Chris Gethard discusses and signs Lose Well
A laugh-out-loud, kick-in-the-pants self-help narrative for anyone who ever felt like they didn't fit in or couldn't catch a break--comedian and cult hero Chris Gethard shows us how to get over our fear of failure and start living life on our own terms.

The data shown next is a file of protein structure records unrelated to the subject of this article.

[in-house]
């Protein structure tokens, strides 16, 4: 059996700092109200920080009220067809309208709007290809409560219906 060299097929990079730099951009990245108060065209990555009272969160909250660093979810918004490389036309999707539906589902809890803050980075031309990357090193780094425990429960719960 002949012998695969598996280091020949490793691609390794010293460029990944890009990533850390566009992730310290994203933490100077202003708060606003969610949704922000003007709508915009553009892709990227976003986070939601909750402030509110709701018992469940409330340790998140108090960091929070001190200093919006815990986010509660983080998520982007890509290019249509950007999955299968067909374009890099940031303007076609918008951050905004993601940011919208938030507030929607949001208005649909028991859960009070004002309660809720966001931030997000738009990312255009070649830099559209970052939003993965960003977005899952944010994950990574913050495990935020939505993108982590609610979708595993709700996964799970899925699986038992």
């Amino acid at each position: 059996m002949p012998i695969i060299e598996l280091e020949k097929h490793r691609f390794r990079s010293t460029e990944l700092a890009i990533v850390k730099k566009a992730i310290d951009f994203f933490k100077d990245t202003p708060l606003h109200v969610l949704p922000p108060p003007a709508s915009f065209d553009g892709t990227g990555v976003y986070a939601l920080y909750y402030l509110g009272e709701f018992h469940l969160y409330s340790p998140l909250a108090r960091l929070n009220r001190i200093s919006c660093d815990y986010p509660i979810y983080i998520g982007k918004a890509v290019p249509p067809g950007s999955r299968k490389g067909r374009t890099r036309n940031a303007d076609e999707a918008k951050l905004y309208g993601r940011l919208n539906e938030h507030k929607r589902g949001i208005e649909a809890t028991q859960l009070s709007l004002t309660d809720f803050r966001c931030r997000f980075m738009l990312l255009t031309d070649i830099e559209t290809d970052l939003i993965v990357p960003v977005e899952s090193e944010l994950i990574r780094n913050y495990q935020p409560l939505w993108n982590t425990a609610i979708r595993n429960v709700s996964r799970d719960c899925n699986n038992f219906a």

Let's face it: we all want a seat at the cool table, a great job, and loads of money. But most of us won't be able to achieve this widely accepted, black-or-white, definition of winning, which makes us feel like failures, that we're destined to a life of loserdom. That's the conventional wisdom. It's also crap, according to comedian and cult hero Chris Gethard, who knows a thing of two about losing. Failing is an art form, he argues; in fact, it's the only the way we're ever going to discover who we are, what we really want, and how to live the kind of life we only dreamed about. Setting flame to vision boards and tossing out the "seven simple steps" to achieving anything, the host of the eponymous Trutv talk show and the wildly popular podcast Beautiful Stories from Anonymous People illustrates his personal and professional manifesto with hilarious and ultimately empowering stories about his own set-backs, missteps, and public failures, from the cancellation of his Comedy Central sitcom after seven episodes to rediscovering his comedic voice and life's purpose on a public access channel. With his trademark wit and inspiring storytelling--a cross between David Sedaris and Jenny Lawson--Gethard teaches us how to power through our own hero's journey, whether we're a fifteen-year-old starting a punk band or a fifty-year-old mother of three launching an Etsy page. In the process, he shows us how to fail with grace, laugh on the way down, and as we dust ourselves off, how to transform inevitable failures into endless opportunities. It might get a little messy, but that's exactly the point. Because the first step in living on your own terms is learning how to lose well, and more often than not, the revolutionary act of failing lets us witness firsthand what awaits us on the other side. (Harper One)